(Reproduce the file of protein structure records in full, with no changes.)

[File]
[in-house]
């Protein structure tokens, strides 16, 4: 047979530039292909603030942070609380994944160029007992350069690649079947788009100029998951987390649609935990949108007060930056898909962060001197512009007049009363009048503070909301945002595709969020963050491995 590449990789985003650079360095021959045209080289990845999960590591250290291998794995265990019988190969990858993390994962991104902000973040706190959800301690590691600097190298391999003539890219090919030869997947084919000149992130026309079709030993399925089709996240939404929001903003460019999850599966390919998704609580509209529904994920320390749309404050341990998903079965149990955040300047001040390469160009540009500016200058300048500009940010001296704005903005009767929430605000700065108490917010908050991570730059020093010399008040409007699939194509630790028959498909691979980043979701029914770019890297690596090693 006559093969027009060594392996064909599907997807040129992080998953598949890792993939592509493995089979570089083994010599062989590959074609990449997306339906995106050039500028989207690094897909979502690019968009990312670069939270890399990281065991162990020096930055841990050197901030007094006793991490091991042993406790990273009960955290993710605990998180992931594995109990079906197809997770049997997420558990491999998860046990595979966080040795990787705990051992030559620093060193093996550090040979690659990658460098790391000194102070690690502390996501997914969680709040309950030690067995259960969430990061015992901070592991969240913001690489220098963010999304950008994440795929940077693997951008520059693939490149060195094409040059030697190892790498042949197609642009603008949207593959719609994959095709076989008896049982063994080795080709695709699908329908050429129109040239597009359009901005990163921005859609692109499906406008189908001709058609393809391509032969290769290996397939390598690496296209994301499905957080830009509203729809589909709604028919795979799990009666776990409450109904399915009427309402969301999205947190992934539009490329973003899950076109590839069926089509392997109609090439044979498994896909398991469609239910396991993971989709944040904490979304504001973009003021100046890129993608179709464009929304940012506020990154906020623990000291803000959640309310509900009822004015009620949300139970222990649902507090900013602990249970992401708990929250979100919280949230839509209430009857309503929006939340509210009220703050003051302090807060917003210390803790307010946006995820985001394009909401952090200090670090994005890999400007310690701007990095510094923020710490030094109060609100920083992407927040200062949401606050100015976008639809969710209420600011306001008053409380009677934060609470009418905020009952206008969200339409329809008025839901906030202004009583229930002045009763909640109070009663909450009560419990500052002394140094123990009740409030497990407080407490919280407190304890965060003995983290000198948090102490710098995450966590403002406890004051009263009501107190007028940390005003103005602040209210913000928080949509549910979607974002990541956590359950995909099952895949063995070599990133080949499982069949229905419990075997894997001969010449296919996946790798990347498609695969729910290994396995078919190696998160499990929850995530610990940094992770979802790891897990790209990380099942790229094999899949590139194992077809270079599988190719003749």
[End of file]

[in-house]
């Protein structure tokens, strides 16, 4: 047979530039292909603030942070609380994944160029007992350069690649079947788009100029998951987390649609935990949108007060930056898909962060001197512009007049009363009048503070909301945002595709969020963050491995 590449990789985003650079360095021959045209080289990845999960590591250290291998794995265990019988190969990858993390994962991104902000973040706190959800301690590691600097190298391999003539890219090919030869997947084919000149992130026309079709030993399925089709996240939404929001903003460019999850599966390919998704609580509209529904994920320390749309404050341990998903079965149990955040300047001040390469160009540009500016200058300048500009940010001296704005903005009767929430605000700065108490917010908050991570730059020093010399008040409007699939194509630790028959498909691979980043979701029914770019890297690596090693 006559093969027009060594392996064909599907997807040129992080998953598949890792993939592509493995089979570089083994010599062989590959074609990449997306339906995106050039500028989207690094897909979502690019968009990312670069939270890399990281065991162990020096930055841990050197901030007094006793991490091991042993406790990273009960955290993710605990998180992931594995109990079906197809997770049997997420558990491999998860046990595979966080040795990787705990051992030559620093060193093996550090040979690659990658460098790391000194102070690690502390996501997914969680709040309950030690067995259960969430990061015992901070592991969240913001690489220098963010999304950008994440795929940077693997951008520059693939490149060195094409040059030697190892790498042949197609642009603008949207593959719609994959095709076989008896049982063994080795080709695709699908329908050429129109040239597009359009901005990163921005859609692109499906406008189908001709058609393809391509032969290769290996397939390598690496296209994301499905957080830009509203729809589909709604028919795979799990009666776990409450109904399915009427309402969301999205947190992934539009490329973003899950076109590839069926089509392997109609090439044979498994896909398991469609239910396991993971989709944040904490979304504001973009003021100046890129993608179709464009929304940012506020990154906020623990000291803000959640309310509900009822004015009620949300139970222990649902507090900013602990249970992401708990929250979100919280949230839509209430009857309503929006939340509210009220703050003051302090807060917003210390803790307010946006995820985001394009909401952090200090670090994005890999400007310690701007990095510094923020710490030094109060609100920083992407927040200062949401606050100015976008639809969710209420600011306001008053409380009677934060609470009418905020009952206008969200339409329809008025839901906030202004009583229930002045009763909640109070009663909450009560419990500052002394140094123990009740409030497990407080407490919280407190304890965060003995983290000198948090102490710098995450966590403002406890004051009263009501107190007028940390005003103005602040209210913000928080949509549910979607974002990541956590359950995909099952895949063995070599990133080949499982069949229905419990075997894997001969010449296919996946790798990347498609695969729910290994396995078919190696998160499990929850995530610990940094992770979802790891897990790209990380099942790229094999899949590139194992077809270079599988190719003749």